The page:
Refine Structures
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# Refine Structures

## Restating question

Before using the potential energy functions to determine the best structure for two candidate structures given the sequence, one has to refine the structures:

• If one of the structures is the correct one:
• Need to determine side chain conformations before calculating potential
• If better structure is only approximate:
• Need to refine backbone and side chains first

## Methods for Refining Structures

• Energy minization
• Move towards the local conformation
• Fast compared the other two
• restricted to local changes
• Molecular dynamics
• tries to simulate the biological process
• Computationally very intensive
• Simulated annealing
• tries to shortcut the route to some of those global free energy minima by raising the temperature and sample all the space, and then cooling down so we trap a high probility conformation

### Energy Minization

one dimension:

\begin{aligned} x_{i}=x_{i-1}-\varepsilon f'(x_{i-1}) \end{aligned}

N dimensions:

\begin{aligned} \vec{x}_{1}=\vec{x}_{0}-\varepsilon\nabla U_{0}(\vec{x}_{0}) \end{aligned} \begin{aligned} \nabla U=\left(\cfrac{\partial U}{\partial x_{1}},\ldots,\cfrac{\partial U}{\partial x_{n}}\right) \end{aligned}

Force:

\begin{aligned} F=-\nabla U \end{aligned} \begin{aligned} \vec{x}_{1}=\vec{x}_{0}+\varepsilon F_{0}(\vec{x}_{0}) \end{aligned}

each step is moving in the direction of the force

Not guaranteed to get to the correct energetic structure

### Molecular Dynamics

• Seeks to simulate the motion of molecules
• Can escape local minima
$x(t_i)=x(t_{i-1})+v(t_{i-1})\times(t_i-t_{i-1})$ $v(t_i)=v(t_{i-1})+\cfrac{F(t_{i-1})}{m}\times(t_i-t_{i-1})$ $v(t_i)=v(t_{i-1})-\cfrac{\nabla U(t_{i-1})}{m}\times(t_i-t_{i-1})$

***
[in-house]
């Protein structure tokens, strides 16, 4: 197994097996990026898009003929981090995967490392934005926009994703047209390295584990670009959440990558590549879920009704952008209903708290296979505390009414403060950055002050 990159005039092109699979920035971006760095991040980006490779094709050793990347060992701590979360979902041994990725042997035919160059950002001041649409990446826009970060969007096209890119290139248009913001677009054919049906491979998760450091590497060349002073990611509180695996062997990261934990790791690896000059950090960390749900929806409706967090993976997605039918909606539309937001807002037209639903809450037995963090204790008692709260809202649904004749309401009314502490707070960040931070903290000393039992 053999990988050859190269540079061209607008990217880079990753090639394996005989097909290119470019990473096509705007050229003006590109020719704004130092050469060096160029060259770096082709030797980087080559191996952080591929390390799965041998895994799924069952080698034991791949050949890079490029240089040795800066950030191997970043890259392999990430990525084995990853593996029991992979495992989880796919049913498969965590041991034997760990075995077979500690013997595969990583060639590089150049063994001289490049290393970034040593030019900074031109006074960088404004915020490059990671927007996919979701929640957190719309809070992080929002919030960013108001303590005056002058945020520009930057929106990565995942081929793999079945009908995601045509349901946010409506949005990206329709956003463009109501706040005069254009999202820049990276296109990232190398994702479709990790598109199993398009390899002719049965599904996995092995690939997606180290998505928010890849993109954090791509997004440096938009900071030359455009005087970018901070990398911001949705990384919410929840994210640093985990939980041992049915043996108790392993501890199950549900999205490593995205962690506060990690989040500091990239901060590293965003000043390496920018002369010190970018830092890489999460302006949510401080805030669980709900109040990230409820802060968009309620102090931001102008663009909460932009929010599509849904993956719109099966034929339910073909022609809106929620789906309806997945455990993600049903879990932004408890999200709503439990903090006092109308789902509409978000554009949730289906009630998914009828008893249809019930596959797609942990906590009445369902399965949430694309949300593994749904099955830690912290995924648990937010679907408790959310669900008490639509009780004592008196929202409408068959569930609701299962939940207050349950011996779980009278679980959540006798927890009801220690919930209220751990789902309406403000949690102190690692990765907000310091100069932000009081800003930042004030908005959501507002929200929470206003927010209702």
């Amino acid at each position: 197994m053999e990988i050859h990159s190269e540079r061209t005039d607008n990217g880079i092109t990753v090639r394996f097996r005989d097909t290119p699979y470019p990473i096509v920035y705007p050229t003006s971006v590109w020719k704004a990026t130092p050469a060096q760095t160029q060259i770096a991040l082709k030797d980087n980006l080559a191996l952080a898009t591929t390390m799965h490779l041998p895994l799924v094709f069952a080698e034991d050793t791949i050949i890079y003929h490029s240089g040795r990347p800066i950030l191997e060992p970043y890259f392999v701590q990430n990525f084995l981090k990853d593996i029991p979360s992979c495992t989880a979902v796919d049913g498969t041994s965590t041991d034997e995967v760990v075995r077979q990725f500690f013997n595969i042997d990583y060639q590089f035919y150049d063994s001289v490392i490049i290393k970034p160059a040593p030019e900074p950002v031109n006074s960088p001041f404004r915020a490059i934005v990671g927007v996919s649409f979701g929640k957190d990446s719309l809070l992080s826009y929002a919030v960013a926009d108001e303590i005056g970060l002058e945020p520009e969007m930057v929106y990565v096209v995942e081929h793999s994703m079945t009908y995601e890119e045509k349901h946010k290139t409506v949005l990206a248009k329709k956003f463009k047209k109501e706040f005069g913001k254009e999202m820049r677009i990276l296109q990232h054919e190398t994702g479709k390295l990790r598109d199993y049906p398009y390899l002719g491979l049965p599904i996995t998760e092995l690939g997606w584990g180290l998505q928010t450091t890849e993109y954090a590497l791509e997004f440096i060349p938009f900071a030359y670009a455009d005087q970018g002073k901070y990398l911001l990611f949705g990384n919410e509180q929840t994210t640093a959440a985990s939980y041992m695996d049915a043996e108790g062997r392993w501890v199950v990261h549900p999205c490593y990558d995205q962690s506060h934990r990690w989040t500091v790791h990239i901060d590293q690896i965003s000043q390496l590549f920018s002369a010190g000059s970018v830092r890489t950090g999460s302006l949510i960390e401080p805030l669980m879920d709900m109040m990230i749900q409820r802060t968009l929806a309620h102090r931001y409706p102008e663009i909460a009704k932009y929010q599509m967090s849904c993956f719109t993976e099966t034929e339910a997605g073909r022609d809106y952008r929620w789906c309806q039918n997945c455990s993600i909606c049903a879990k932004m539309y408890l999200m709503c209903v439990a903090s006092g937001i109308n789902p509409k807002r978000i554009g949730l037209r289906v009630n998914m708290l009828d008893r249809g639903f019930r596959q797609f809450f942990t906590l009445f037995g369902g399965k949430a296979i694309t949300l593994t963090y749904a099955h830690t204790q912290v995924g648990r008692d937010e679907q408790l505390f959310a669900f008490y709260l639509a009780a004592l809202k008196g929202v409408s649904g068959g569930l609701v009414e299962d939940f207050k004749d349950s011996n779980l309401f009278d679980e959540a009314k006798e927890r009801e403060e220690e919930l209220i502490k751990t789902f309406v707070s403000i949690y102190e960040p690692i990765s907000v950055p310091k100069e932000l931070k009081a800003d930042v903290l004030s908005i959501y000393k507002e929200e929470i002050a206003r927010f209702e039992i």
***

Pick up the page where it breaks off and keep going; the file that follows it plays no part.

Short simulations take tremendous computing resources

Length of simulation and protocol determine radius of convergence

### Simulated Annealing

• At low temperature we cannot escape local minima
• At high temperature the kinetic energy exceeds the potential energy barrier
• This approach allows us to balance the need for speed and the need to be at high temperature

#### Step

• Start at high temperature
• Find most probable states
• Reduce temperature to trap these states

#### Metropolis Algorithm

• Goal: efficiently search a large conformation space
• Can be understood in terms of physical processes, but much more general
• Note the difference from molecular dtnamics:
• Molecules move under physical forces but temperatures are far outside of normal range
• A sampling method(a search strategy) not a simulation

Acceptance Criteria:

• Randomly choose neighboring state
• Always accept moves that reduce potential
• Go uphill (higher potential) based on odds ratio
$\cfrac{P(S_{\text{test}})}{P(S_{n})}=\cfrac{e^{-E_{\text{test}}/\text{kT}}}{Z(T)}/\cfrac{e^{-E_{n}/\text{kT}}}{Z(T)}=e^{-(E_{\text{test}}-E_{n})/\text{kT}}$

Boltzmann equation

##### Full Algorithm

Iterate for a fixed number of cycles or until convergence:

1. Start with a system in state $S_n$ with energy $E_n$
2. Choose a neighboring state at random; we will call it the proposed state: $S_{\text{test}}$ with energy $E_{\text{test}}$
3. If $E_{\text{test}}\lt E_{n}$: $S_{n+1}=S_{\text{test}}$
4. Else set $S_{n+1}=S_{test}$ with probalility $P=e^{-(E_{\text{test}}-E_{n})/\text{kT}}$
• otherwise $S_{n+1}=S_{n}$

Noted that if $kT$ is very high, we almost always take the new state (higher potential). And this is what allows us to climb those energetic hills.

##### Full Algorithm (prob. version)

To identify minima given a probability function: $P(S)$

1. Start with a system in state $S_n$
2. Choose a neighboring state at random: $S_{\text{test}}$
3. Compute acceptance ratio $a=\cfrac{P(S_{\text{test}})}{P(S_n)}$
4. If $a\gt 1$: $S_{n+1}=S_{\text{test}}$
5. Else set $S_{n+1}=S_{\text{test}}$ with probability $a$ and $S_{n+1}=S_{n}$ with probability $1-a$

Not specific to protein structure. Used to sample diverse probability distributions.